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  • FIRST POST
    • JustAnotherSaver
    • By JustAnotherSaver 8th Oct 17, 10:16 AM
    • 2,389Posts
    • 370Thanks
    JustAnotherSaver
    Cheap pension providers for smaller contributions?
    • #1
    • 8th Oct 17, 10:16 AM
    Cheap pension providers for smaller contributions? 8th Oct 17 at 10:16 AM
    * Just to kick start this thread with basic rate taxpayers and likely always will be. So now that we don't need to really consider higher rate tax relief....

    I thought i had a few pages bookmarked from when i looked into this for myself but i either didn't or i must've deleted them as i can't find the pages now.

    I personally went with Cavendish Online because they were the cheapest, they offered the funds i were looking at & importantly ... i could afford their minimum of £200 per month and i'm sure i'll be able to for the foreseeable.

    Just making this thread on behalf of 2 people, one of which certainly wont be able to hit Cavendish's £200pm requirement, the other maybe could but it'd be stretching and not worth it, plus there'll certainly be months where they can't & it's just better if they can comfortably meet any minimum requirement.



    Right now they're investing in the form of a S&S ISA into Vanguard funds. One has a pot of around £11k & the other around £4k. They're both unsure whether to bring those pots over to the pension & have their retirement plan all in the form of a pension or whether to leave that money where it is in the form of a S&S ISA but any future contributions would go in to a pension.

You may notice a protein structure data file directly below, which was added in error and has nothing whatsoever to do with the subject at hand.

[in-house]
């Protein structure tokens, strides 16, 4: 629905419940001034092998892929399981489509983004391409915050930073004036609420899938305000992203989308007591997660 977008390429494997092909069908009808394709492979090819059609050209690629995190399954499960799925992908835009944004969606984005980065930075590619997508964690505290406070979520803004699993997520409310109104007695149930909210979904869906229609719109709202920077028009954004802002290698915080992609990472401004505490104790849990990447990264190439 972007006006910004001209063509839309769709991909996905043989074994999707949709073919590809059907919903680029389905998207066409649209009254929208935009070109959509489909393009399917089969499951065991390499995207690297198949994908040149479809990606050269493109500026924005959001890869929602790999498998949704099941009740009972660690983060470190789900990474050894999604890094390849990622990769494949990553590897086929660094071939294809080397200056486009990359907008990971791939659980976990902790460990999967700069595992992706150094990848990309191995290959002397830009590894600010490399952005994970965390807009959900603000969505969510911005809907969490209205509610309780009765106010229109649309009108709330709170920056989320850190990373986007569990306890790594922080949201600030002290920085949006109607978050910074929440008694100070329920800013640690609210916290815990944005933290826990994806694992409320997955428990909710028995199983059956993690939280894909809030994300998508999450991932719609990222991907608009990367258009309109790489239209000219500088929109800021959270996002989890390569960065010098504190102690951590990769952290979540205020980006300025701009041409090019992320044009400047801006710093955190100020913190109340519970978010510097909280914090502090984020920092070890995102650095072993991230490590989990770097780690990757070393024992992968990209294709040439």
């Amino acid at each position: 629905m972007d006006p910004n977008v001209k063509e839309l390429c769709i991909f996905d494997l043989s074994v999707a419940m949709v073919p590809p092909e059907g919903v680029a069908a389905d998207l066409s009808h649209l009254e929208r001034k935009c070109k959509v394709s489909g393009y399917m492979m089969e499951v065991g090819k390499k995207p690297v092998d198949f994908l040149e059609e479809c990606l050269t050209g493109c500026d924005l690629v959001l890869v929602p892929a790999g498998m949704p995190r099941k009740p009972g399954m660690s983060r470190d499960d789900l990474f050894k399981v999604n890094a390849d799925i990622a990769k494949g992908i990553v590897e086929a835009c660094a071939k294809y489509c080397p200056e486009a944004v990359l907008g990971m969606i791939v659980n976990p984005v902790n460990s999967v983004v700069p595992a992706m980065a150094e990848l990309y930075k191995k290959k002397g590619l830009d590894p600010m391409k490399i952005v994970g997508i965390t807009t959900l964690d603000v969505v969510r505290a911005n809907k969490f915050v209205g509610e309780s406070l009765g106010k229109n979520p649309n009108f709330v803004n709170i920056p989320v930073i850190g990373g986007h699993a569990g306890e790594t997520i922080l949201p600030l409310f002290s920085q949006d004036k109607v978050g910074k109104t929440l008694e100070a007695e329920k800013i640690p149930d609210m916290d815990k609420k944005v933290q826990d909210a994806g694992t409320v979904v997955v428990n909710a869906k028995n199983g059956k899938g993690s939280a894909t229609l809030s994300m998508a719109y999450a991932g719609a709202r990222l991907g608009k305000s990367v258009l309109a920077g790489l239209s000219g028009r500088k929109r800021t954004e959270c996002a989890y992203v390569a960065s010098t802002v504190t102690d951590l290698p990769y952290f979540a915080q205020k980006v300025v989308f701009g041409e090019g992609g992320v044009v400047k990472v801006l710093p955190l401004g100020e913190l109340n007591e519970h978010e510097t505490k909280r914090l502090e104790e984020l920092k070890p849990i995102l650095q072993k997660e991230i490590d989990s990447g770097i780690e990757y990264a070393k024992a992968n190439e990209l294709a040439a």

Both are currently with Haregeaves Lansdown but i understand this is certainly not the cheapest and neither feel any loyalty towards HL (as in they'd be happy to move wherever is best for their money).

    From talking to them about it both are leaning towards sending their pots over into a pension & having the whole lot in pension format but if there's a good reason not to do that then please post your view.




    Regardless, whether they start a pension today from £0 or whether they start from their current pot size, both will be looking to contribute between the £100-£200pm bracket so where really should they be looking?

    Thanks.

Page 2
    • Thrugelmir
    • By Thrugelmir 11th Oct 17, 7:44 PM
    • 55,528 Posts
    • 48,880 Thanks
    Thrugelmir

    Sure it's great to see the 25% government bonus when contributing to a SIPP or the reduced tax on a payslip but you need to consider the tax paid on income when they become a pensioner.
    Originally posted by Alexland
    At least the money saved offers the opportunity to retire early or reduce hours to part time. With an increasing retirement age. Many people will find themselves struggling to be gainfully employed in their latter years. Once out of the work cycle. Difficult to get back in.
    "Wide diversification is only required when investors do not understand what they are doing." - Warren Buffett
    • JustAnotherSaver
    • By JustAnotherSaver 11th Oct 17, 9:10 PM
    • 2,389 Posts
    • 370 Thanks
    JustAnotherSaver
    At least the money saved offers the opportunity to retire early or reduce hours to part time. With an increasing retirement age. Many people will find themselves struggling to be gainfully employed in their latter years. Once out of the work cycle. Difficult to get back in.
    Originally posted by Thrugelmir
    I'm not sure whether you're rating the pension or the ISA there

    or neither and are saying something else totally

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